With nothing else to detain me, then, I might as well get straight down to business with the L32X10’s pictures. Which are best summed up as decent for the money, but certainly not state of the art.
Arguably their greatest – and in many ways most surprising – strength is how crisp HD pictures look. Yet another day spent in the company of the seemingly endless England/West Indies cricket tour shown in HD on Sky reveals visible cracks and bumps in the outfield that you just don’t see with standard definition or lower-quality HD screens. This is particularly impressive considering that the screen is HD Ready rather than Full HD, and proves for the umpteenth time that Panasonic’s core scaling processing is a cut above that of most other brands.
This processing leads to another strength too: really respectable standard definition pictures that look sharper, cleaner and more authentically colour toned than we commonly see with LCD TVs. Especially those at the £600 or less price point.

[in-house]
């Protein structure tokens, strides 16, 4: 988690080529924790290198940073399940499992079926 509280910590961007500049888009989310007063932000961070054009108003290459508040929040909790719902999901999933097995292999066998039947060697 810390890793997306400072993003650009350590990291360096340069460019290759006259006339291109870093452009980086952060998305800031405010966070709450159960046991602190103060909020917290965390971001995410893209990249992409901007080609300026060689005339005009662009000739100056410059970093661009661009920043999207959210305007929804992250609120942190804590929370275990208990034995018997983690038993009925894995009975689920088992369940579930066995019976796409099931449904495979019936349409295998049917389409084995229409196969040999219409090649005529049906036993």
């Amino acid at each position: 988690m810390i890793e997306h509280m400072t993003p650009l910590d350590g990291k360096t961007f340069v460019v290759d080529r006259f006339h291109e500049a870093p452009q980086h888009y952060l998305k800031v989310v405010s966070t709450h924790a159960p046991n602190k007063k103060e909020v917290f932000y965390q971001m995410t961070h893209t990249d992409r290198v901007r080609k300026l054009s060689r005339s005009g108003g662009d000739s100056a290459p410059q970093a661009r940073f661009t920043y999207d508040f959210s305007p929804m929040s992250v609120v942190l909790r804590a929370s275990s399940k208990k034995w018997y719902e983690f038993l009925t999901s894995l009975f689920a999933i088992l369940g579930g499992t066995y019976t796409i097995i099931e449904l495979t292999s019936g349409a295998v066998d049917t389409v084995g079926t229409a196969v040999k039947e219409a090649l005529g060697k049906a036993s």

Of course, all this talk of sharpness wouldn’t likely have taken place if I’d found myself ruing the absence of 100Hz processing as badly as I’d feared. But in fact the screen doesn’t smear very severely at all, even without much processing help. Sure, the cricket ball loses SOME resolution as it races across the pitch, as does the picture generally during rapid camera pans. But the problem isn’t severe by any means, and leaves the L32X10 a clear cut above the seriously smeary efforts that spoil so many of the budget brands sitting below it.
I also ultimately liked the L32X10’s colour performance, despite initial reservations. These reservations come about from the fact that colour tones aren’t as outrageously vibrant and aggressive as we’ve seen them on some rival – usually more expensive – TVs. But more extended viewing made me realise that while not spectacularly intense, colours are at least solid and mostly likeably natural in tone. Skin tones fare particularly well, with even standard definition ones looking detailed and largely free of the common ‘waxy’ look. Only an occasional slightly muted and/or radioactive green tone lets the side down.
Yet another strength of the L32X10 concerns its viewing angle, for I found neither colour nor contrast to drop off as badly as expected when I started moving around the room.
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